We made it home to mama Lauren in a few minutes. She had an American version of lftur ready for us– fried tortilla chips, homemade salsa, and juice, plus the fried msimin that Michelle and I brought…hello, heart attack. Just what you want after a long day of not eating anything! It was delicious, in case you were wondering.
The next day was dedicated to exploring Tiflet while simultaneously trying not to kill ourselves because, ya know, we were fasting. This meant sleeping in late, hanging out, and then going to Lauren’s aerobics class. Scratch the part about trying to avoid death. That’s right ladies and gents, I completed a one hour class of physical fitness while fasting. I have reached a new level of being! It was a really great class, though– that Lauren knows her shit. Michelle and I were bending and twisting our bodies with a gaggle of Moroccan women, a Lithuanian gal, and several kids to boot. Nothing gets your heart rate up like communal suffering.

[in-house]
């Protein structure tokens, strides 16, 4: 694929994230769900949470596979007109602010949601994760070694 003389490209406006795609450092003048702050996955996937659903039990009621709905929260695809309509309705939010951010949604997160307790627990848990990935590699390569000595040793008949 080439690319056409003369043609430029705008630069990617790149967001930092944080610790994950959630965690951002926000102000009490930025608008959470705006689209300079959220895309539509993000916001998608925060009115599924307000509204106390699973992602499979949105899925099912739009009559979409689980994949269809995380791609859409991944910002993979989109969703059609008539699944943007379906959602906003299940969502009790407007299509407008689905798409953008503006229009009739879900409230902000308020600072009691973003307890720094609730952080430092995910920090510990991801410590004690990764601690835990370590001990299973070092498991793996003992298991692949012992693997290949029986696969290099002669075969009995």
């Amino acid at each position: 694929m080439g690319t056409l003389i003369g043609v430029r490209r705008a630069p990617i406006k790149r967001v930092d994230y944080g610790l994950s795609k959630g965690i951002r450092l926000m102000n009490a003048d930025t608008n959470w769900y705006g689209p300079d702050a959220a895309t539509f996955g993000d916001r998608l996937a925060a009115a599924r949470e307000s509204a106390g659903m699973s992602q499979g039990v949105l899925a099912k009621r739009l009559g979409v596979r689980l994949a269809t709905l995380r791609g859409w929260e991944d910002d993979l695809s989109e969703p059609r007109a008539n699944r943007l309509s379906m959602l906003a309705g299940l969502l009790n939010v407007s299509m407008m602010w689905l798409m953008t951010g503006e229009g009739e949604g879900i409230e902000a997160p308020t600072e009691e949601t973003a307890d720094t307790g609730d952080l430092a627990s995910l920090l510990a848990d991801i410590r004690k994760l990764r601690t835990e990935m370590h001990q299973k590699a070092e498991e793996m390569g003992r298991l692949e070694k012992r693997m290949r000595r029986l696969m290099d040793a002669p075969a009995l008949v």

We broke our fast with Lauren and Justin’s host family several hours later. They treated us to a lovely meal and all of the WWF we could dream of. Afterwards, a walk around Tiflet at night helped our stomachs to not riot after two days of nothin’ but greasy goodness. To give you an idea of how a walk around Tiflet compares to one in Tameslouht….
Not twin cities by any means.